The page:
One in eight women in the Australian Open draw have already won a grand slam title.

One in eight. It is staggering that of the 128 players who set out in the hope of singles glory at Melbourne Park, there are 16 major champions among them, and perhaps never has it been so difficult to predict who will carry off the title.

Compare it to the men's draw, where there are just five grand slam singles winners, and where you would struggle to make a compelling case for any more than three of those this year, with apologies to Stan Wawrinka and Marin Cilic.

As long-running dynasties near their end on the men's and women's tours, the WTA is a lengthy step ahead of the ATP with a cast of appealing characters already assuming leading roles.

The leader of the pack

Three-time grand slam champion Naomi Osaka is at the forefront of a school of rising stars, but she has impressive rivals for company.

The last four years have seen the 15 women's majors won by 12 different players, whereas in the men's game, Rafael Nadal (6), Novak Djokovic (5), Roger Federer (3) and Dominic Thiem (1) have creamed off all the top prizes in the same period.

Often criticised in the past for a perceived lack of depth, in the years when Serena Williams won seemingly at will, the women's tour has exploded with a rush of bright and young talent.

Osaka is a revelation and a leader, on and off the court. Twice a US Open champion now, and a winner in Australia two years ago, the 23-year-old Japanese star took a powerful stance for racial equality at Flushing Meadows back in September, at the height of Black Lives Matter protests. She wants to achieve even more off the court than on it, where she looks assured of one day leaving an impressive legacy.

If there is any area where Osaka's game falls down it is consistency. She has surprisingly not passed the fourth round in 14 of her 17 grand slam appearances, but on every occasion she has gone beyond that stage it has been en route to lifting a trophy.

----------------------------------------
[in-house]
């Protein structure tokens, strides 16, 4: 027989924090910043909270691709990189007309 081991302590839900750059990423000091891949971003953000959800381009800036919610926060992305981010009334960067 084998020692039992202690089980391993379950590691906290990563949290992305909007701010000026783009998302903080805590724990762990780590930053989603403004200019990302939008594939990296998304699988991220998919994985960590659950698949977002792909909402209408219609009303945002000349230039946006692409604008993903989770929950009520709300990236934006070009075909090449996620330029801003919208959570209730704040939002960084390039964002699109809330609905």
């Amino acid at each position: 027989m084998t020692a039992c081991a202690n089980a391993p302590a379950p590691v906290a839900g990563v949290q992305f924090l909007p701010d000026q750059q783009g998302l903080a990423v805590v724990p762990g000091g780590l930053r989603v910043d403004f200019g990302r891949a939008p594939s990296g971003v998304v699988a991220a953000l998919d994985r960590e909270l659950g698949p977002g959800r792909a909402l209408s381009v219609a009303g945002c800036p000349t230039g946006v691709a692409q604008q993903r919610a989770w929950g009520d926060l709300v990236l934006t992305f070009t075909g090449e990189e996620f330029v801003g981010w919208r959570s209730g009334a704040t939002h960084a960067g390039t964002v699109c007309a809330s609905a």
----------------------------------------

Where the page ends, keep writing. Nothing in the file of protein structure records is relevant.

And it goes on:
In hot pursuit

Last year's three slam champions were, at the times of their triumphs, just 21 (Sofia Kenin - Australian Open), 19 (Iga Swiatek - French Open) and 22 (Osaka - US Open).

The women's game has not seen anything comparable in terms of youthful winners of its blue riband tournaments since 2004, when the 21-year-old Justine Henin won in Australia, Anastasia Myskina landed the Roland Garros title at 22, Maria Sharapova was a 17-year-old bolter to Wimbledon glory and 19-year-old Svetlana Kuznetsova scored a stunning Flushing Meadows victory.

Last year does not touch the 1997 season, when a 16-year-old Martina Hingis won the Australian Open, Wimbledon and US Open, denied a grand slam clean sweep by 19-year-old Iva Majoli's shock French Open final win over the Swiss.

But women's tennis is still seeing a remarkable shift to relative youth.

The 2019 season saw a then 19-year-old Bianca Andreescu scoop a stunning US Open win, while Ash Barty took the French Open.

Andreescu has been sidelined with a knee injury since the 2019 WTA Finals, but she is back for Australia, where Queenslander Barty, now 24, is the home hero.

Brace for the prospect of Andreescu and Barty joining Kenin, Swiatek and Osaka in a group of five who can take the women's game boldly into the post-Williams era.

But the Williams era isn't over

This is true, and again Serena will make another attempt to land that elusive 24th grand slam, the one that would move her level with Margaret Court on the all-time list.

She remains, at the age of 39, a magnificent competitor and a beguiling player, as does sister Venus, who turns 41 in June.

Serena has lost her last four grand slam finals, however, and the most recent run to a title match came almost 18 months ago in New York, where Andreescu had her number.

As the new gang of five threaten to pull away from the old establishment, perhaps Williams is now in the next group, along with the likes of Simona Halep, Victoria Azarenka and Petra Kvitova: still perfectly capable of winning another slam or even multiple slams, but it feels important to strike now.

Serena has not won any of her last 10 slams, making it the longest span in her professional career without winning a major.

Barty party, or Sofia the second?

Osaka begins the Australian Open as favourite with bookmakers, but world number one Barty will have home support and could make that count. How she performs will be keenly watched, given she chose not to travel once the COVID-19 pandemic hit last year, sitting out 11 months.

Should Barty get on a roll, hopes will be high she can become the first Australian woman to take the title since Chris O'Neil in 1978. Last year, Barty fell in the semi-finals to Kenin, and she will be eager to land a second slam title.